yowlanku writes: What has a modern design studio focused entirely on technology-based media got to do with ancient thanka art? How is SDLC even closely related with traditional Buddhism? And most importantly—how do you really show cloud computing in a mandala? Link to Original Source
yowlanku writes: About 2 years ago, when our startup Expresiv was still at infancy, we used to pass our days working on UI/UX from a $5 plastic chair (the first piece of furniture Expresiv owned) and spotty Wimax router. The walls smelt of fresh emulsion and floor was begging for carpet (or maybe it was our feet). But our spirit had never been higher because that was our first big shift and our own space in its entirety. During one of such evenings, I was pondering over this unconditional zeal I had in me. I tried to condense them in few phrases
hype7 writes: "Given the recentpublicity about Android and Google, the Harvard Business Review are offering another interesting perspective. They argue that Google runs a serious risk of losing control of Android, as competitors such as Bing and Baidu move in. It certainly presents an interesting possibility — that Android could win but Google wouldn't see any benefit out of it."
yowlanku writes: Barcamp Kathmandu is being organized for second time in Nepal. Though barcamp is widespread concept worldwide, this type of events are rare here. This time the theme of event is 'knitting innovators'. Since large youth demographics are brain drained annually due lack of resource and opportunity, Barcamp focuses specially on promoting local ideas and innovators. Some of the interesting sessions pre-registered are Nepaluino (localized arduino) , crowdsourcing and microwork and messy political economy see stopmotion promo of the event here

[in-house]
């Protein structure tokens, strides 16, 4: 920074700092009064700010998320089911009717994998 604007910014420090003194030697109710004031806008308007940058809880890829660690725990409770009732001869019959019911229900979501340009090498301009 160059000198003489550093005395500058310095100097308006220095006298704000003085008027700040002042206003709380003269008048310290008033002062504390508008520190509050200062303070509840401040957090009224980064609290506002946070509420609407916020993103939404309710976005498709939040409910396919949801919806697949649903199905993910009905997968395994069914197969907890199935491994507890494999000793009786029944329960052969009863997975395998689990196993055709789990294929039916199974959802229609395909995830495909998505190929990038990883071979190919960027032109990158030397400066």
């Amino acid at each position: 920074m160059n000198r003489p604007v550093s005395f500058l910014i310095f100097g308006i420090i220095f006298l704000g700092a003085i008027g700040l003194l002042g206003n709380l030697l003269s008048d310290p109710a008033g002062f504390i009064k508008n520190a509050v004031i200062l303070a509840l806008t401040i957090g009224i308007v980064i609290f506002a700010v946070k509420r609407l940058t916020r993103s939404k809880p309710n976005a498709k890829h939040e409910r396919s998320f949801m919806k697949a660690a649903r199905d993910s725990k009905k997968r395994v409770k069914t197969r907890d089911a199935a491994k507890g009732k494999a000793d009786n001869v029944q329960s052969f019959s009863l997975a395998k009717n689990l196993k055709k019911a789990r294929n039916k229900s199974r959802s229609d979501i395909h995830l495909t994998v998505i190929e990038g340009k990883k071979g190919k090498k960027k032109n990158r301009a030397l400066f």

yowlanku writes: Christoper Adams tweeted live from TUG 2010 Conference that "Donald Knuth's TeX successor will be named iTeX." Sir Donald Knuth stated that he will make ``An Earthshaking Announcement'' at TeX's 32nd Anniversary Celebration on 30 June, apparently which turned out to be a joke. Satirically he also stated that this successor of TeX will have features like 3-D printing, animation, stereographic sound.
from the and-they're-clever-guys dept.
Trepidity writes "In its roundup of how to choose a netbook, The Economist suggests that users 'avoid the temptation' to go for a Windows-based netbook, and in particular to treat them as mini laptops on which you'll install a range of apps. In their view, by the time you add the specs needed to run Windows and Windows apps effectively, you might as well have just bought a smallish laptop. Instead, they suggest the sweet spot is ultra-lite, Linux-based netbooks, with a focus on pre-installed software that caters to common tasks. They particularly like OpenOffice, which they rate as easier to use than MS Word and having 'no compatibility problems,' as well as various photo-management software." Besides which, does Windows offer spinning cubes for coffee-shop demos?